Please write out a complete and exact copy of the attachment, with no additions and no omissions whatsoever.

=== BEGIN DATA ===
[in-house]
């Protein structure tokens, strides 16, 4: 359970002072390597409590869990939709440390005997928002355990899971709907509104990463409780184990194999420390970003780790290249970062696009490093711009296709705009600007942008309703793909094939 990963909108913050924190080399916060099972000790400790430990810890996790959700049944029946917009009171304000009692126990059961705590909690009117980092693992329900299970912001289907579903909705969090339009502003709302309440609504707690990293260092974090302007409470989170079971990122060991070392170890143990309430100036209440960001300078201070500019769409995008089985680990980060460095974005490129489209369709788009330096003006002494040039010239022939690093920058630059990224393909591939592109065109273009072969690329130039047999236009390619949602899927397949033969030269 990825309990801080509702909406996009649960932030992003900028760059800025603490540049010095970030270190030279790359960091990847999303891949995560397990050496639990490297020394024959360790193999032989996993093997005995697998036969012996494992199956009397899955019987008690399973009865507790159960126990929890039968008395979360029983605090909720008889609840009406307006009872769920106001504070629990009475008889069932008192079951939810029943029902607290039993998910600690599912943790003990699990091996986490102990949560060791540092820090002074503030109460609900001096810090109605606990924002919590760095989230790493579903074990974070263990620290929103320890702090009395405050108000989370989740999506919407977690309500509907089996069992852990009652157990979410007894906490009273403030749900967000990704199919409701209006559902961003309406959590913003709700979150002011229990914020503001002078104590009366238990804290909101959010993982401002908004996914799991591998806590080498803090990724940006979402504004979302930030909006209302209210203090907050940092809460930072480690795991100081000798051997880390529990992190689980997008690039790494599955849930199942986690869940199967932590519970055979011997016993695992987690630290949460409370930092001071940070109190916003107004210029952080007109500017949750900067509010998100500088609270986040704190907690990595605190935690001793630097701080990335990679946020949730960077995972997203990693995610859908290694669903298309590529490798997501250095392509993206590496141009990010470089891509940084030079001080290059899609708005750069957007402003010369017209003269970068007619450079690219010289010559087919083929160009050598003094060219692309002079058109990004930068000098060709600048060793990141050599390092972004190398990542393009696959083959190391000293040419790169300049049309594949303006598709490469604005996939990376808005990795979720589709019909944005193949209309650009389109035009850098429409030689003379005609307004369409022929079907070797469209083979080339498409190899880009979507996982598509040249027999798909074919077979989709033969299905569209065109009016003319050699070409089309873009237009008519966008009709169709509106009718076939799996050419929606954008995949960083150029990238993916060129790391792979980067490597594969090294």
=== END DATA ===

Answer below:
[in-house]
């Protein structure tokens, strides 16, 4: 359970002072390597409590869990939709440390005997928002355990899971709907509104990463409780184990194999420390970003780790290249970062696009490093711009296709705009600007942008309703793909094939 990963909108913050924190080399916060099972000790400790430990810890996790959700049944029946917009009171304000009692126990059961705590909690009117980092693992329900299970912001289907579903909705969090339009502003709302309440609504707690990293260092974090302007409470989170079971990122060991070392170890143990309430100036209440960001300078201070500019769409995008089985680990980060460095974005490129489209369709788009330096003006002494040039010239022939690093920058630059990224393909591939592109065109273009072969690329130039047999236009390619949602899927397949033969030269 990825309990801080509702909406996009649960932030992003900028760059800025603490540049010095970030270190030279790359960091990847999303891949995560397990050496639990490297020394024959360790193999032989996993093997005995697998036969012996494992199956009397899955019987008690399973009865507790159960126990929890039968008395979360029983605090909720008889609840009406307006009872769920106001504070629990009475008889069932008192079951939810029943029902607290039993998910600690599912943790003990699990091996986490102990949560060791540092820090002074503030109460609900001096810090109605606990924002919590760095989230790493579903074990974070263990620290929103320890702090009395405050108000989370989740999506919407977690309500509907089996069992852990009652157990979410007894906490009273403030749900967000990704199919409701209006559902961003309406959590913003709700979150002011229990914020503001002078104590009366238990804290909101959010993982401002908004996914799991591998806590080498803090990724940006979402504004979302930030909006209302209210203090907050940092809460930072480690795991100081000798051997880390529990992190689980997008690039790494599955849930199942986690869940199967932590519970055979011997016993695992987690630290949460409370930092001071940070109190916003107004210029952080007109500017949750900067509010998100500088609270986040704190907690990595605190935690001793630097701080990335990679946020949730960077995972997203990693995610859908290694669903298309590529490798997501250095392509993206590496141009990010470089891509940084030079001080290059899609708005750069957007402003010369017209003269970068007619450079690219010289010559087919083929160009050598003094060219692309002079058109990004930068000098060709600048060793990141050599390092972004190398990542393009696959083959190391000293040419790169300049049309594949303006598709490469604005996939990376808005990795979720589709019909944005193949209309650009389109035009850098429409030689003379005609307004369409022929079907070797469209083979080339498409190899880009979507996982598509040249027999798909074919077979989709033969299905569209065109009016003319050699070409089309873009237009008519966008009709169709509106009718076939799996050419929606954008995949960083150029990238993916060129790391792979980067490597594969090294």